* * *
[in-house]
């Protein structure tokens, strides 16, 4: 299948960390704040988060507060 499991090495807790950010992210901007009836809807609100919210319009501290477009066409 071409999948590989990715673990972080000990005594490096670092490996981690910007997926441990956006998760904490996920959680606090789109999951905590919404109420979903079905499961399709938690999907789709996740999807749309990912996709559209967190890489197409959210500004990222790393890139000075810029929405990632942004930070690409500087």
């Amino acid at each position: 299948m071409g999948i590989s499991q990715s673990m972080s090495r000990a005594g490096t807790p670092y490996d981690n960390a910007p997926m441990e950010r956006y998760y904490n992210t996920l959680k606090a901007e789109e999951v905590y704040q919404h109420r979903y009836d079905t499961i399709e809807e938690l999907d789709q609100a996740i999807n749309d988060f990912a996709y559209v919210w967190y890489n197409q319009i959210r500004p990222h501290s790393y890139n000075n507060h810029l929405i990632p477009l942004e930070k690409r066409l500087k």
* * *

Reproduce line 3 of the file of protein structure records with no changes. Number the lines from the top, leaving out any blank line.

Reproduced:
């Amino acid at each position: 299948m071409g999948i590989s499991q990715s673990m972080s090495r000990a005594g490096t807790p670092y490996d981690n960390a910007p997926m441990e950010r956006y998760y904490n992210t996920l959680k606090a901007e789109e999951v905590y704040q919404h109420r979903y009836d079905t499961i399709e809807e938690l999907d789709q609100a996740i999807n749309d988060f990912a996709y559209v919210w967190y890489n197409q319009i959210r500004p990222h501290s790393y890139n000075n507060h810029l929405i990632p477009l942004e930070k690409r066409l500087k």